Artist draws touching tribute of former first lady Barbara Bush greeting daughter in heaven


HOUSTON – Many people are paying tribute to former first lady Barbara Bush,w ho died this week, in unique ways.

A cartoonist's picture made its way to the Bush family.

The cartoon drawn by editorial cartoonist Marshall Ramsey, at The Clarion Ledger in Jackson Mississippi, has gotten attention across the country. The picture depicts Bush entering the gates of heaven with Robin, her child who died at age 3, there to greet her. 

Bush and her husband, former President George H.W. Bush, lost their daughter to leukemia shortly before her fourth birthday.

Ramsey told KPRC2 he got his start in the Houston area as a cartoonist at the Conroe Courier during the Bush 41 presidency, so he's drawn many depictions of the Bush family.

Ramsey said the picture will likely go down as his best and favorite, since the Bush family contacted him directly about getting a copy.  He offered one better and said he will send the original piece to the family.

“The attention is great, but the type of attention is overwhelming. No. 1, the fact that the Bush family loves the cartoon. I mean, that means the world to me, but this cartoon kind of hit a different cord that I wasn't expecting," Ramsey said. I have heard from so many families that have lost children that have been touched and moved by the cartoon also.”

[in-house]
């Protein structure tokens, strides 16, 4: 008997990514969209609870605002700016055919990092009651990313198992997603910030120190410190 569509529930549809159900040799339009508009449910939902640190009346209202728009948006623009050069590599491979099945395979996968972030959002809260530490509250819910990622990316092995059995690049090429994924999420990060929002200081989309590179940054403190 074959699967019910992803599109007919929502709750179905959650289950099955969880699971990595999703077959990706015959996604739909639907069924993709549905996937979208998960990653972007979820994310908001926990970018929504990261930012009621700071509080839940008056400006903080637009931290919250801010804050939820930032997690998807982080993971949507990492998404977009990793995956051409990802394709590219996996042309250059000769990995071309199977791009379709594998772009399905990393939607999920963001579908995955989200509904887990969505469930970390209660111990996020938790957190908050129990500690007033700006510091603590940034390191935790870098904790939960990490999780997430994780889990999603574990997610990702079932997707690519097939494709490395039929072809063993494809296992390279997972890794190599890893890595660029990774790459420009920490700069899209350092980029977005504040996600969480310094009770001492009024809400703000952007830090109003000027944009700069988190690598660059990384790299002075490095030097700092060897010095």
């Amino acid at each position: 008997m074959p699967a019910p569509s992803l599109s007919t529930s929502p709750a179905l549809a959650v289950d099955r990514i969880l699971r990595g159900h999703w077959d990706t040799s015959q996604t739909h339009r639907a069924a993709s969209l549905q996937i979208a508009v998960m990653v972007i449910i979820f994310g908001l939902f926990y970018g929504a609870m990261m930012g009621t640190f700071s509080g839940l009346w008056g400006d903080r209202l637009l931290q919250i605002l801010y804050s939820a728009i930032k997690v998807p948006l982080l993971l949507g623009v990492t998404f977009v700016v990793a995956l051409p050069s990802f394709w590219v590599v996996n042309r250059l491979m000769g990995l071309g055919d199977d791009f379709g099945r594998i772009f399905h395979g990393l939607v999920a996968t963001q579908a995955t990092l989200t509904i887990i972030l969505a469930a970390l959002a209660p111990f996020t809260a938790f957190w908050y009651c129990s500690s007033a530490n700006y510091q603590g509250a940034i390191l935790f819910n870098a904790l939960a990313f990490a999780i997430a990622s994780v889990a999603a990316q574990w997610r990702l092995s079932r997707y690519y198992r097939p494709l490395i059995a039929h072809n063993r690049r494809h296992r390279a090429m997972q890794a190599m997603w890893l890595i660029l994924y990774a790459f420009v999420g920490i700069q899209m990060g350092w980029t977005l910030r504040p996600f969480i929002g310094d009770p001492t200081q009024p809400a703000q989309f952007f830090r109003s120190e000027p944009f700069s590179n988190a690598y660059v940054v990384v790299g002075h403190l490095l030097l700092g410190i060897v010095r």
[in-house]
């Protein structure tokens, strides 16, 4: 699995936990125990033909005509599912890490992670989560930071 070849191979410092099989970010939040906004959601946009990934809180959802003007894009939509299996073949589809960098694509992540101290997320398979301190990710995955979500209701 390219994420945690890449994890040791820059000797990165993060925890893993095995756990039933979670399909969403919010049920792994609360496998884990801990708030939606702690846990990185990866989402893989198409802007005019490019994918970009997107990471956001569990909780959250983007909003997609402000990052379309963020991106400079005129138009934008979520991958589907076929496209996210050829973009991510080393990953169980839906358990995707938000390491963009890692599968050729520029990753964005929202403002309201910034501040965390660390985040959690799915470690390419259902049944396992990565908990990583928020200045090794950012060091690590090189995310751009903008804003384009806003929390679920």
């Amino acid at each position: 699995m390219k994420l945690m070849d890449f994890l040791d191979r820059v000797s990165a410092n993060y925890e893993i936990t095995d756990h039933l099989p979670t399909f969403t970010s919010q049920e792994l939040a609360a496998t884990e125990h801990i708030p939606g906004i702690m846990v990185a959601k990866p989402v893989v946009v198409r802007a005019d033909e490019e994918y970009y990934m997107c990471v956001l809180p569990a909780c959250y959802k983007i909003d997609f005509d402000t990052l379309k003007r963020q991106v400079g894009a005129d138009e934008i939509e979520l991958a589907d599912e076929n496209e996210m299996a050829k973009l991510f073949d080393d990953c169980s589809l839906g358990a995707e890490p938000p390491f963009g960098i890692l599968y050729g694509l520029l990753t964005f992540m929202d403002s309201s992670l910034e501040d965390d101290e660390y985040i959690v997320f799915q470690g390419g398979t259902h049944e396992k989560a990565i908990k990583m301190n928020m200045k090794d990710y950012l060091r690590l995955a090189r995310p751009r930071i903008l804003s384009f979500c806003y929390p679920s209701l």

While the family is grieving the loss of Barbara Bush, Jenna Bush Hager, one of the former first lady's granddaughters, said she loves the art.

"Someone sent this to me. I don't know the artist, but I love him. Miss you gans," she posted to her Instagram.


After finding out the artist is Ramsey, Hager tweeted thanks at him saying, "This image is such a comfort. It depicts what we know to be true; my precious Ganny reunited with her precious angel. Thanks for this."  

Grandson Jeb Bush Jr. posted the same cartoon with the caption, "Break out the Kleenex."

Barbara Bush outlived her daughter Robin by about 65 years.

The Bush family remains ardent supporters of blood cancer research because of her early death. They contributed to KPRC meteorologist Eric Braate when he competed in the Ironman World Championship to raise money for the Leukemia & Lymphoma Society.